“Louisiana Sweets: King Cakes, Bread Pudding & Sweet Dough Pie” by Dixie Poché, American Palate, a division of The History Press, $21.99, 160 pages, paperback
You’ve got to love Lafayette author Dixie Poché’s suggestion, “Eat dessert first,” in the introduction of her new book “Louisiana Sweets: King Cakes, Bread Pudding & Sweet Dough Pie.”
Like with her earlier book, “Classic Eateries of Cajun Country,” Poché offers a history of Louisiana culinary favorites by sharing the stories of Louisiana landmarks like Lea’s Pies in Lecompte, Café du Monde and Leah’s Pralines in New Orleans, Frostop in Baton Rouge, and Poupart’s Bakery in Lafayette. Some, but not all, of the stories are accompanied by a recipe.
In an interview, Poché, a travel and corporate writer, told me she collected most of the book’s recipes directly from 60 restaurants, bakeries and individuals associated with festivals.
She also includes three recipes of her own: her variation of Sally Lunn Bread, Gateau de Sirop with Chocolate, and Stuffed Dates.
“This book covers histories of such sweets as pain perdu, bread pudding, pralines, beignets, king cake, etc.,” she said. “My focus is on the heritage of how these dishes evolved.”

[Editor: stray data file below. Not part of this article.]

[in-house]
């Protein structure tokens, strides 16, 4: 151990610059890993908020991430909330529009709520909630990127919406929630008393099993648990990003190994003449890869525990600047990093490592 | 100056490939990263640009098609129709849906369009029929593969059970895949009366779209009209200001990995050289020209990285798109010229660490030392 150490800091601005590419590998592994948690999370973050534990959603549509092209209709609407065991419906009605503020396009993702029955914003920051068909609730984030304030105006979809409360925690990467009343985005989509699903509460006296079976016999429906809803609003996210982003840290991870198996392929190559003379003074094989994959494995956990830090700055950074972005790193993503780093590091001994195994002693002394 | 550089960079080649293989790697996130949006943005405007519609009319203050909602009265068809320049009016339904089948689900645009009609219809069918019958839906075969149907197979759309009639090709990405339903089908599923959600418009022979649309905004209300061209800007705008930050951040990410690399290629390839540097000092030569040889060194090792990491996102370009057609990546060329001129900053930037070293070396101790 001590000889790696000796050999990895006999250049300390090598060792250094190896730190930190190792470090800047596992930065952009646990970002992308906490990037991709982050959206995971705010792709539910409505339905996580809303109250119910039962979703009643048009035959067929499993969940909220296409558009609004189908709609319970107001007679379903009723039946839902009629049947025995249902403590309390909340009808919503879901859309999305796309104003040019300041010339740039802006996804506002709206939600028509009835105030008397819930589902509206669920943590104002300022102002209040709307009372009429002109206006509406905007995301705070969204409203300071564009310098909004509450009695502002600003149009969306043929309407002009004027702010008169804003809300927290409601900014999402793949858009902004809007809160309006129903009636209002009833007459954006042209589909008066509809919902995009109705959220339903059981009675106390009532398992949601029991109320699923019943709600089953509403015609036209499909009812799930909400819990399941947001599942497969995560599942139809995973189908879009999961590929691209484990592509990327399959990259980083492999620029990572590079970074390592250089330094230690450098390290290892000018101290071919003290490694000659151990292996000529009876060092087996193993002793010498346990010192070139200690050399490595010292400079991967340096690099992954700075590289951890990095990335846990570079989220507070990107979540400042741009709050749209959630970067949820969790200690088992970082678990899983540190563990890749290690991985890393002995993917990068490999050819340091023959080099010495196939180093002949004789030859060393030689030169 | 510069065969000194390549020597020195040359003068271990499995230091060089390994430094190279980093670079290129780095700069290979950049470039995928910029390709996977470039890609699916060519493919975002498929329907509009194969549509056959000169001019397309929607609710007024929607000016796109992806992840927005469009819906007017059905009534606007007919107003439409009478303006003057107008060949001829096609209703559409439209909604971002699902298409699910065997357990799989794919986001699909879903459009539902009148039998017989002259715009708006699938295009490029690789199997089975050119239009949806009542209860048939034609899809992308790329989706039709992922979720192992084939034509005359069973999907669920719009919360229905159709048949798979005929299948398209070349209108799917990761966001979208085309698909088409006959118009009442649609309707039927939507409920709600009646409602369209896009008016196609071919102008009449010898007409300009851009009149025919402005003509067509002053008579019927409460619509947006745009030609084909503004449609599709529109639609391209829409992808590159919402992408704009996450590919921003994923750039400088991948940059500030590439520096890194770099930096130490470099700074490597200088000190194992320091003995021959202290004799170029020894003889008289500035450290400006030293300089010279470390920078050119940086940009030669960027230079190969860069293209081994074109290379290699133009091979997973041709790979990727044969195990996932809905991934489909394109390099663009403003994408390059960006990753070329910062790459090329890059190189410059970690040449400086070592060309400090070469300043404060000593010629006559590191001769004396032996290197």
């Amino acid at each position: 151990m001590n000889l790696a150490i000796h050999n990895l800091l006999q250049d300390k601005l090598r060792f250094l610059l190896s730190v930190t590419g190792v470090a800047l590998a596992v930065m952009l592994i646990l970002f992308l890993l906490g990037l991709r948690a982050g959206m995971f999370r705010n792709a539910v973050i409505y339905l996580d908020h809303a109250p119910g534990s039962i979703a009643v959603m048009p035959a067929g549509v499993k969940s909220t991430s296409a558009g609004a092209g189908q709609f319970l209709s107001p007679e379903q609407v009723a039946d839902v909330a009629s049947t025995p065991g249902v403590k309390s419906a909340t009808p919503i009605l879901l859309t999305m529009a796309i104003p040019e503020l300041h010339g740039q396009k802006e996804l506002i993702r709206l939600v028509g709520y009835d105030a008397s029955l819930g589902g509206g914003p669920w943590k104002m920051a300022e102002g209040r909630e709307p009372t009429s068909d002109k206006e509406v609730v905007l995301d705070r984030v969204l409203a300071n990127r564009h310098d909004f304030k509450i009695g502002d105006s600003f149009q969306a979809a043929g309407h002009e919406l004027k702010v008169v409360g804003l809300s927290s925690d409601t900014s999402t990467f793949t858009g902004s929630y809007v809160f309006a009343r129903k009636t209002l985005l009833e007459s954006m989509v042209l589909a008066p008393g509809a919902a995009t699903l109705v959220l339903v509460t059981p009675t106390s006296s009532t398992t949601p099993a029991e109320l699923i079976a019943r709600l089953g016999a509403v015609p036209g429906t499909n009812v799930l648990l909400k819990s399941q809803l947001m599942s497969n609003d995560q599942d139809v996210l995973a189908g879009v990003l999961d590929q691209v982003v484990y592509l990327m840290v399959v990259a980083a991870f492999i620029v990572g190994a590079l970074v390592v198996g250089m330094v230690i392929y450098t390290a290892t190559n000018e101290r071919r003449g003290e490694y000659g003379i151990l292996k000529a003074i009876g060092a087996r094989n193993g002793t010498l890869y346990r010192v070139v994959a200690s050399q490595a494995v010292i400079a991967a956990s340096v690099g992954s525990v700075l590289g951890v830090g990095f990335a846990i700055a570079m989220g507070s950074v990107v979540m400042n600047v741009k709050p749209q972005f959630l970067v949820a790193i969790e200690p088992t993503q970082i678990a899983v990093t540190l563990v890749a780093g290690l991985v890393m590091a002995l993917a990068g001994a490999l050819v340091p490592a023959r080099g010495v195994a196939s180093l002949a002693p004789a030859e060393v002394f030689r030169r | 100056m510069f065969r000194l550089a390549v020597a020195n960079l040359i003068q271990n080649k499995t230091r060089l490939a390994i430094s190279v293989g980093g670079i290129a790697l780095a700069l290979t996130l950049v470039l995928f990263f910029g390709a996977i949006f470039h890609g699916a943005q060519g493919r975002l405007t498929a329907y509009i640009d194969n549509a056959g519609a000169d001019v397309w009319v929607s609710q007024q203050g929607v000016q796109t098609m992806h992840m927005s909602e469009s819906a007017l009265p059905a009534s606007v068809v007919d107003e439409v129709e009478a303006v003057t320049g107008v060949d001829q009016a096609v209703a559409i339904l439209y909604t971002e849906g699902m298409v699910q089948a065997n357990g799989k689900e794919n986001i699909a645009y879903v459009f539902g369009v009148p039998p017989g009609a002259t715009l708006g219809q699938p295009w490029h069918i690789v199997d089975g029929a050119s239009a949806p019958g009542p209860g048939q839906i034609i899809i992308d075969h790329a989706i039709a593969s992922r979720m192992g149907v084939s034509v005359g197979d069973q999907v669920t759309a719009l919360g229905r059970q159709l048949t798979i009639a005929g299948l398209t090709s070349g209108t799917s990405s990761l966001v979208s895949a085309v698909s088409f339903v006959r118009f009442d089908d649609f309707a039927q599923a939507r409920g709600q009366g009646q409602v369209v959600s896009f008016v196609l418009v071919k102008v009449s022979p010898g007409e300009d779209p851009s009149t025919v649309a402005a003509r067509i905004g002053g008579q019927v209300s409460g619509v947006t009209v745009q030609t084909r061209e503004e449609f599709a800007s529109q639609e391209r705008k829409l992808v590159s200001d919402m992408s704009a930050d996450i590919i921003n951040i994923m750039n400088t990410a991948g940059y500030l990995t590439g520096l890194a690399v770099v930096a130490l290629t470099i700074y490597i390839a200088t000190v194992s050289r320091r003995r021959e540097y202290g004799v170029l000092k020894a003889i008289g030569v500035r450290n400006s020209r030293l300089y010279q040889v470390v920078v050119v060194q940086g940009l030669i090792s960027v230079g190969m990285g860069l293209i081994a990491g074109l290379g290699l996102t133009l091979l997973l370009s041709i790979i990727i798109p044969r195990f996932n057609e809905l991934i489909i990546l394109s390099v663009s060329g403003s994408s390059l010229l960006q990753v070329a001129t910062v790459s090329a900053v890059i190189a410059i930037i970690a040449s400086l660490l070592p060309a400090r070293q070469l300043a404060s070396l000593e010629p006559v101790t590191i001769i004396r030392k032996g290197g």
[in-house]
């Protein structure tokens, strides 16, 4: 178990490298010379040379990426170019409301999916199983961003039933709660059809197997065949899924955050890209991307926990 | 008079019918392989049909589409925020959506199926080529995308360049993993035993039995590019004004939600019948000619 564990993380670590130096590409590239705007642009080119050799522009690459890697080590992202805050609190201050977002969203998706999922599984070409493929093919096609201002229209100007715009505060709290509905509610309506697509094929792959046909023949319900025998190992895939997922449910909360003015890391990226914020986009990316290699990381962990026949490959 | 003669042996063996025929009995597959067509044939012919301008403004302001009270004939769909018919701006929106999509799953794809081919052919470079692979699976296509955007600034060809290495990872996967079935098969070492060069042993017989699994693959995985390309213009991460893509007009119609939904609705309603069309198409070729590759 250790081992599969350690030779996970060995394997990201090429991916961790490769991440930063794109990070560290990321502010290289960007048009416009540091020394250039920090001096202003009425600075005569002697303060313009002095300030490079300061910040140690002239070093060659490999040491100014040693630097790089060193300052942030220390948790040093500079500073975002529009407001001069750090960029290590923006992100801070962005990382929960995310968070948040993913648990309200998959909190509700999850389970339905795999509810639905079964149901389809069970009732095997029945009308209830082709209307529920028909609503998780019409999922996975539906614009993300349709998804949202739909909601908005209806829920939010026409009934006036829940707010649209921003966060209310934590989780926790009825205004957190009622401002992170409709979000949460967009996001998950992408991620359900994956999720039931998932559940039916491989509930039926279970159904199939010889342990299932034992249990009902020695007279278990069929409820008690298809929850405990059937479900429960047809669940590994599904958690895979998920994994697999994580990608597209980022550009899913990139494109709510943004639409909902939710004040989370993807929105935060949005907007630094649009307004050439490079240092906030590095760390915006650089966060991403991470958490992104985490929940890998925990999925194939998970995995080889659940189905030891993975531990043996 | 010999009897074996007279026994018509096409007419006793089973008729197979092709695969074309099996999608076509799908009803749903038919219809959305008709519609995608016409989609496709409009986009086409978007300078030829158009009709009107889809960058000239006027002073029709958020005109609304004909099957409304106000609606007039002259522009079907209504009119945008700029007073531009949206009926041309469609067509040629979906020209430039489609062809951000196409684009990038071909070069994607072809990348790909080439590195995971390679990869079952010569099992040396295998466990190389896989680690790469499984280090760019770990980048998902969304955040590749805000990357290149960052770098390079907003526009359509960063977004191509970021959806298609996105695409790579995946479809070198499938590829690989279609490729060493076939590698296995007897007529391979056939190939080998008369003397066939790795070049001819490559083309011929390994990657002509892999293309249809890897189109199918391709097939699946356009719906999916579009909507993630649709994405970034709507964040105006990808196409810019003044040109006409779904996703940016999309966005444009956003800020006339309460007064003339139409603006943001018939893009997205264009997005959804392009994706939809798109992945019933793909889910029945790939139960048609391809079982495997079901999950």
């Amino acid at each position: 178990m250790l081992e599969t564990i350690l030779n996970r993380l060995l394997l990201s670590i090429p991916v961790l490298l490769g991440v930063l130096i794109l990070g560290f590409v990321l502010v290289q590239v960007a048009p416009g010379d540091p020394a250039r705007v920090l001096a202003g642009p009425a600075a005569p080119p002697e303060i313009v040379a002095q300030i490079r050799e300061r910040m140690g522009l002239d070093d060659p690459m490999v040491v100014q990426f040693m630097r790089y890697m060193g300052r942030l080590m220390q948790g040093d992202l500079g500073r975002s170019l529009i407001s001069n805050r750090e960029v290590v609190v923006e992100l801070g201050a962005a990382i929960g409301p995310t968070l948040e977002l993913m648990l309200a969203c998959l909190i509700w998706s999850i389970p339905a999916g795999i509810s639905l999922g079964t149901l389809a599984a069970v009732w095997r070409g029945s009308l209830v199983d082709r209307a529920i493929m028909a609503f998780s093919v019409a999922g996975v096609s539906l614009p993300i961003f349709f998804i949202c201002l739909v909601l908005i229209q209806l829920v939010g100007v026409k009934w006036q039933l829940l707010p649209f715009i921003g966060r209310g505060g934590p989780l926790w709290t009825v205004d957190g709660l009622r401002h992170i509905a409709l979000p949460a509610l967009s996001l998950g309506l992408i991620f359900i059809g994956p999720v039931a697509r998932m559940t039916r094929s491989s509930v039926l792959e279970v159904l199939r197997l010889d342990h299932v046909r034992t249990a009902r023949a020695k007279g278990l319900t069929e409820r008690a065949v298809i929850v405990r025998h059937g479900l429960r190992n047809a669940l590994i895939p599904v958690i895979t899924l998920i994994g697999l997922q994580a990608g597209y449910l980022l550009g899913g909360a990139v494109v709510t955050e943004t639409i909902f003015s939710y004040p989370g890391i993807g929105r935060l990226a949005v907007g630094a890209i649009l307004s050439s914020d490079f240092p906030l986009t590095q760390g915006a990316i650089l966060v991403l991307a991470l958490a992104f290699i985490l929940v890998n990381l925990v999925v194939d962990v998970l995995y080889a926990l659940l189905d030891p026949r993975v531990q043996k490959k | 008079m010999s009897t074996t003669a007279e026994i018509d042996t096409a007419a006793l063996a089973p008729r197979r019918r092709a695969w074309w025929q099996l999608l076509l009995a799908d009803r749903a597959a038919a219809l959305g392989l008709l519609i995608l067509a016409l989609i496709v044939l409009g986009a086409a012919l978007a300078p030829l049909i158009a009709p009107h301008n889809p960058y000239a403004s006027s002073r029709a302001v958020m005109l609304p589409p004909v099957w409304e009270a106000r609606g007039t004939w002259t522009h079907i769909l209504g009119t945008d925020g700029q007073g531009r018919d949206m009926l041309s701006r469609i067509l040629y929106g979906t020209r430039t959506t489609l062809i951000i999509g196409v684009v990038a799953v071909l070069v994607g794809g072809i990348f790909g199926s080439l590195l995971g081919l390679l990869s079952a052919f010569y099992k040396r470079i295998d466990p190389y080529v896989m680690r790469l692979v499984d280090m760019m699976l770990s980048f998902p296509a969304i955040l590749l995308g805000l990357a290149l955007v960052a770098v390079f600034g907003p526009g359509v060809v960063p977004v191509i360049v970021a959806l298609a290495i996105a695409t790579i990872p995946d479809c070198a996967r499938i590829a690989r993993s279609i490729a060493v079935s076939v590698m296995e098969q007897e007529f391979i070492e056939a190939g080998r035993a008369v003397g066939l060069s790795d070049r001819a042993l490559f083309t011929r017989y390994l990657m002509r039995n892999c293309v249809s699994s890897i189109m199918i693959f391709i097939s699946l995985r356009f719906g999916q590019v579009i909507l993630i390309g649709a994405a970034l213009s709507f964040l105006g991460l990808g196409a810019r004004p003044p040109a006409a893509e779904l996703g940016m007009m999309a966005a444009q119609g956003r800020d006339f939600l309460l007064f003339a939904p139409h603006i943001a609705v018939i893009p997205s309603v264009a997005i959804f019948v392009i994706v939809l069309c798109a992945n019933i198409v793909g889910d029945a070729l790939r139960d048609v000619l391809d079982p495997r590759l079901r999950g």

She opens her book with a general history of Louisiana’s sweet heritage, beginning with an explanation of the word dessert and information on sugar cane and early bakeries. Next comes chapters divided by dessert category from beignets and cold treats like sno-balls to sweet breads. The book’s appendix has 14 additional recipes like Skinny Pumpkin Poke Cake and Braune Kuchen (Honey Cookies).
The book is illustrated with numerous vintage photographs, along with full-color photos of completed dishes.
A pack of 15 recipe cards featuring what the author considers “the most heavenly sweets from the Sugar State” also is available from the book’s publisher for $7.99.
Cheramie Sonnier is a food writer and columnist. Contact her at firstname.lastname@example.org, and follow her on Twitter, @CheramieSonnier.